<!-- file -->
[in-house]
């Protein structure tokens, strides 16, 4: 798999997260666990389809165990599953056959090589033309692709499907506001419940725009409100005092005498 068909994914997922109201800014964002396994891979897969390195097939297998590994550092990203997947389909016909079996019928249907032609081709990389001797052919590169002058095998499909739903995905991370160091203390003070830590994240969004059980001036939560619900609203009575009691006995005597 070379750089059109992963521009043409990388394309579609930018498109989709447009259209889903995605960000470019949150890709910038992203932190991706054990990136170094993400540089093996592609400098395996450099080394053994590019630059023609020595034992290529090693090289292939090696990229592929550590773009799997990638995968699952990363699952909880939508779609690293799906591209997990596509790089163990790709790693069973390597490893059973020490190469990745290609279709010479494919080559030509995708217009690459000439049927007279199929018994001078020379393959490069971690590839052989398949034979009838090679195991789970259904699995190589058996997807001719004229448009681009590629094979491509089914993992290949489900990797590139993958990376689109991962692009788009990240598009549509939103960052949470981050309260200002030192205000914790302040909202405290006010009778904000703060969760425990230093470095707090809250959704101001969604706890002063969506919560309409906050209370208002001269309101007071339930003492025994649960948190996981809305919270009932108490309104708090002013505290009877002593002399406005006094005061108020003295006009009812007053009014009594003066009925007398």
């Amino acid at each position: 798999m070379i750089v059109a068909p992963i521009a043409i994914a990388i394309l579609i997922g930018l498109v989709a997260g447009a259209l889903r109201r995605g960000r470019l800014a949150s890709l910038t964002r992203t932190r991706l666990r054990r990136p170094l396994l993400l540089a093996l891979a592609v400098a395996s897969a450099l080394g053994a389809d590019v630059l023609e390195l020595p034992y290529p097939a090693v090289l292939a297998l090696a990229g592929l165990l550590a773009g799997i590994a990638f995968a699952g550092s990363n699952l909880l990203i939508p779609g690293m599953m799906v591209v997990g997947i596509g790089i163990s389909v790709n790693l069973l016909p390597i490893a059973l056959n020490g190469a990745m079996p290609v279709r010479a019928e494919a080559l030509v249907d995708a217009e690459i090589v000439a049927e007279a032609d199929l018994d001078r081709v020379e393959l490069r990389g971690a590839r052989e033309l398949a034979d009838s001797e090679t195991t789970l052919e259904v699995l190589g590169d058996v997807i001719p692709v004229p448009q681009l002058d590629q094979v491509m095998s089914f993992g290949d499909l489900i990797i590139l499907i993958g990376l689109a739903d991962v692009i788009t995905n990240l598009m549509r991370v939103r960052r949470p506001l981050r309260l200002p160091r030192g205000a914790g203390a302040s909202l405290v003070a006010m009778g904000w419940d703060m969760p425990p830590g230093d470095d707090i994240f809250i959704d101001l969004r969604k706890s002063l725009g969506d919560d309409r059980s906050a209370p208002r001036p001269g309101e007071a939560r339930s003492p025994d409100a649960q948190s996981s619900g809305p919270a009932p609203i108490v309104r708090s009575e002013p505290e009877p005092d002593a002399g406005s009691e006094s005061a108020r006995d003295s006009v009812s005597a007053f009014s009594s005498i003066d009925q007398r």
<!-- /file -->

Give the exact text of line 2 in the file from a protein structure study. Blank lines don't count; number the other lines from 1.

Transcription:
């Protein structure tokens, strides 16, 4: 798999997260666990389809165990599953056959090589033309692709499907506001419940725009409100005092005498 068909994914997922109201800014964002396994891979897969390195097939297998590994550092990203997947389909016909079996019928249907032609081709990389001797052919590169002058095998499909739903995905991370160091203390003070830590994240969004059980001036939560619900609203009575009691006995005597 070379750089059109992963521009043409990388394309579609930018498109989709447009259209889903995605960000470019949150890709910038992203932190991706054990990136170094993400540089093996592609400098395996450099080394053994590019630059023609020595034992290529090693090289292939090696990229592929550590773009799997990638995968699952990363699952909880939508779609690293799906591209997990596509790089163990790709790693069973390597490893059973020490190469990745290609279709010479494919080559030509995708217009690459000439049927007279199929018994001078020379393959490069971690590839052989398949034979009838090679195991789970259904699995190589058996997807001719004229448009681009590629094979491509089914993992290949489900990797590139993958990376689109991962692009788009990240598009549509939103960052949470981050309260200002030192205000914790302040909202405290006010009778904000703060969760425990230093470095707090809250959704101001969604706890002063969506919560309409906050209370208002001269309101007071339930003492025994649960948190996981809305919270009932108490309104708090002013505290009877002593002399406005006094005061108020003295006009009812007053009014009594003066009925007398």